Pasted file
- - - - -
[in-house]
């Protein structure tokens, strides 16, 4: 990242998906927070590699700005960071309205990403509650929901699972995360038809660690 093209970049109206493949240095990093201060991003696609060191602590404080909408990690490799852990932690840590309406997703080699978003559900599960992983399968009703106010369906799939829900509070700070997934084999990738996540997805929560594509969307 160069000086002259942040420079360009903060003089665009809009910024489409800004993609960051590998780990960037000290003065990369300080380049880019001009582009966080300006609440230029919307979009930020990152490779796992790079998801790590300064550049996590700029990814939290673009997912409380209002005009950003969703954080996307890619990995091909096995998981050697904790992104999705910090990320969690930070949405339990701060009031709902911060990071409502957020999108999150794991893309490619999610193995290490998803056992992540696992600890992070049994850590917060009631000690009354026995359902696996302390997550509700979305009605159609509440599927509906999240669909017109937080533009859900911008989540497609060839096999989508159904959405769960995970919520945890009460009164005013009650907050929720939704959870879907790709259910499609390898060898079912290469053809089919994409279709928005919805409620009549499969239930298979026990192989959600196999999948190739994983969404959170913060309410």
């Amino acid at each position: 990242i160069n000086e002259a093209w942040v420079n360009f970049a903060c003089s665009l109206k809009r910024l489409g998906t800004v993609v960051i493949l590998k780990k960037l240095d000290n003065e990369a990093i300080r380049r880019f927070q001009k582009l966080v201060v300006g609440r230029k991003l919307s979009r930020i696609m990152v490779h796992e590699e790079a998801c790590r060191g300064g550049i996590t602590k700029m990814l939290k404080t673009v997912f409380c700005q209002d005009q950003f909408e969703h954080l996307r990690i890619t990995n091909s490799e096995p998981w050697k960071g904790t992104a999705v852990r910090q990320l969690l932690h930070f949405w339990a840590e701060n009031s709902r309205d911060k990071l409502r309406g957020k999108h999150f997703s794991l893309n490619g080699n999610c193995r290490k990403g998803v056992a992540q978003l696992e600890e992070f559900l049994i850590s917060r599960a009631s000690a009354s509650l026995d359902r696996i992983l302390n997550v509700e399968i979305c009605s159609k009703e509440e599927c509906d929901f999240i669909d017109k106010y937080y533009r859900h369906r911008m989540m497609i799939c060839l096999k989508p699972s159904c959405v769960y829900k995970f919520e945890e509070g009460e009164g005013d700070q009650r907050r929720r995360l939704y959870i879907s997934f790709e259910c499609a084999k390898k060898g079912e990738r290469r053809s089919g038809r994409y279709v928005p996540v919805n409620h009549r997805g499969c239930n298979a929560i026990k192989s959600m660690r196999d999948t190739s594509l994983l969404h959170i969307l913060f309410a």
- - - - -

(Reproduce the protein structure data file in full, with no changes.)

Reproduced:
[in-house]
């Protein structure tokens, strides 16, 4: 990242998906927070590699700005960071309205990403509650929901699972995360038809660690 093209970049109206493949240095990093201060991003696609060191602590404080909408990690490799852990932690840590309406997703080699978003559900599960992983399968009703106010369906799939829900509070700070997934084999990738996540997805929560594509969307 160069000086002259942040420079360009903060003089665009809009910024489409800004993609960051590998780990960037000290003065990369300080380049880019001009582009966080300006609440230029919307979009930020990152490779796992790079998801790590300064550049996590700029990814939290673009997912409380209002005009950003969703954080996307890619990995091909096995998981050697904790992104999705910090990320969690930070949405339990701060009031709902911060990071409502957020999108999150794991893309490619999610193995290490998803056992992540696992600890992070049994850590917060009631000690009354026995359902696996302390997550509700979305009605159609509440599927509906999240669909017109937080533009859900911008989540497609060839096999989508159904959405769960995970919520945890009460009164005013009650907050929720939704959870879907790709259910499609390898060898079912290469053809089919994409279709928005919805409620009549499969239930298979026990192989959600196999999948190739994983969404959170913060309410």
């Amino acid at each position: 990242i160069n000086e002259a093209w942040v420079n360009f970049a903060c003089s665009l109206k809009r910024l489409g998906t800004v993609v960051i493949l590998k780990k960037l240095d000290n003065e990369a990093i300080r380049r880019f927070q001009k582009l966080v201060v300006g609440r230029k991003l919307s979009r930020i696609m990152v490779h796992e590699e790079a998801c790590r060191g300064g550049i996590t602590k700029m990814l939290k404080t673009v997912f409380c700005q209002d005009q950003f909408e969703h954080l996307r990690i890619t990995n091909s490799e096995p998981w050697k960071g904790t992104a999705v852990r910090q990320l969690l932690h930070f949405w339990a840590e701060n009031s709902r309205d911060k990071l409502r309406g957020k999108h999150f997703s794991l893309n490619g080699n999610c193995r290490k990403g998803v056992a992540q978003l696992e600890e992070f559900l049994i850590s917060r599960a009631s000690a009354s509650l026995d359902r696996i992983l302390n997550v509700e399968i979305c009605s159609k009703e509440e599927c509906d929901f999240i669909d017109k106010y937080y533009r859900h369906r911008m989540m497609i799939c060839l096999k989508p699972s159904c959405v769960y829900k995970f919520e945890e509070g009460e009164g005013d700070q009650r907050r929720r995360l939704y959870i879907s997934f790709e259910c499609a084999k390898k060898g079912e990738r290469r053809s089919g038809r994409y279709v928005p996540v919805n409620h009549r997805g499969c239930n298979a929560i026990k192989s959600m660690r196999d999948t190739s594509l994983l969404h959170i969307l913060f309410a």